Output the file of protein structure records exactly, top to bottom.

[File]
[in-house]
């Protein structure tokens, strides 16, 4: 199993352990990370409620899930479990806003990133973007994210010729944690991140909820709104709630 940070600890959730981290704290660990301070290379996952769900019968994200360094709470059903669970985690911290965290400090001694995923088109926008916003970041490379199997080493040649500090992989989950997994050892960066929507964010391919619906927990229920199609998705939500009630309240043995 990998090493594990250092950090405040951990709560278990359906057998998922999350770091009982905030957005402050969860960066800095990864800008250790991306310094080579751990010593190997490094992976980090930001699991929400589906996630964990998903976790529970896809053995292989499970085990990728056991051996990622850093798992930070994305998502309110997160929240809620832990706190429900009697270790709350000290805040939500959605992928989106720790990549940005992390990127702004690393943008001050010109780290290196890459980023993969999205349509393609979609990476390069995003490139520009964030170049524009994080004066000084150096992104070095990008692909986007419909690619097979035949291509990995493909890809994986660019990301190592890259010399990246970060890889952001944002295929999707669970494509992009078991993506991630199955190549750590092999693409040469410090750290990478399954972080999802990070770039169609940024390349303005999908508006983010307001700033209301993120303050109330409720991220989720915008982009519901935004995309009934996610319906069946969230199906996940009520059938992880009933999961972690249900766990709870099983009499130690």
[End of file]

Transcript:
[in-house]
């Protein structure tokens, strides 16, 4: 199993352990990370409620899930479990806003990133973007994210010729944690991140909820709104709630 940070600890959730981290704290660990301070290379996952769900019968994200360094709470059903669970985690911290965290400090001694995923088109926008916003970041490379199997080493040649500090992989989950997994050892960066929507964010391919619906927990229920199609998705939500009630309240043995 990998090493594990250092950090405040951990709560278990359906057998998922999350770091009982905030957005402050969860960066800095990864800008250790991306310094080579751990010593190997490094992976980090930001699991929400589906996630964990998903976790529970896809053995292989499970085990990728056991051996990622850093798992930070994305998502309110997160929240809620832990706190429900009697270790709350000290805040939500959605992928989106720790990549940005992390990127702004690393943008001050010109780290290196890459980023993969999205349509393609979609990476390069995003490139520009964030170049524009994080004066000084150096992104070095990008692909986007419909690619097979035949291509990995493909890809994986660019990301190592890259010399990246970060890889952001944002295929999707669970494509992009078991993506991630199955190549750590092999693409040469410090750290990478399954972080999802990070770039169609940024390349303005999908508006983010307001700033209301993120303050109330409720991220989720915008982009519901935004995309009934996610319906069946969230199906996940009520059938992880009933999961972690249900766990709870099983009499130690």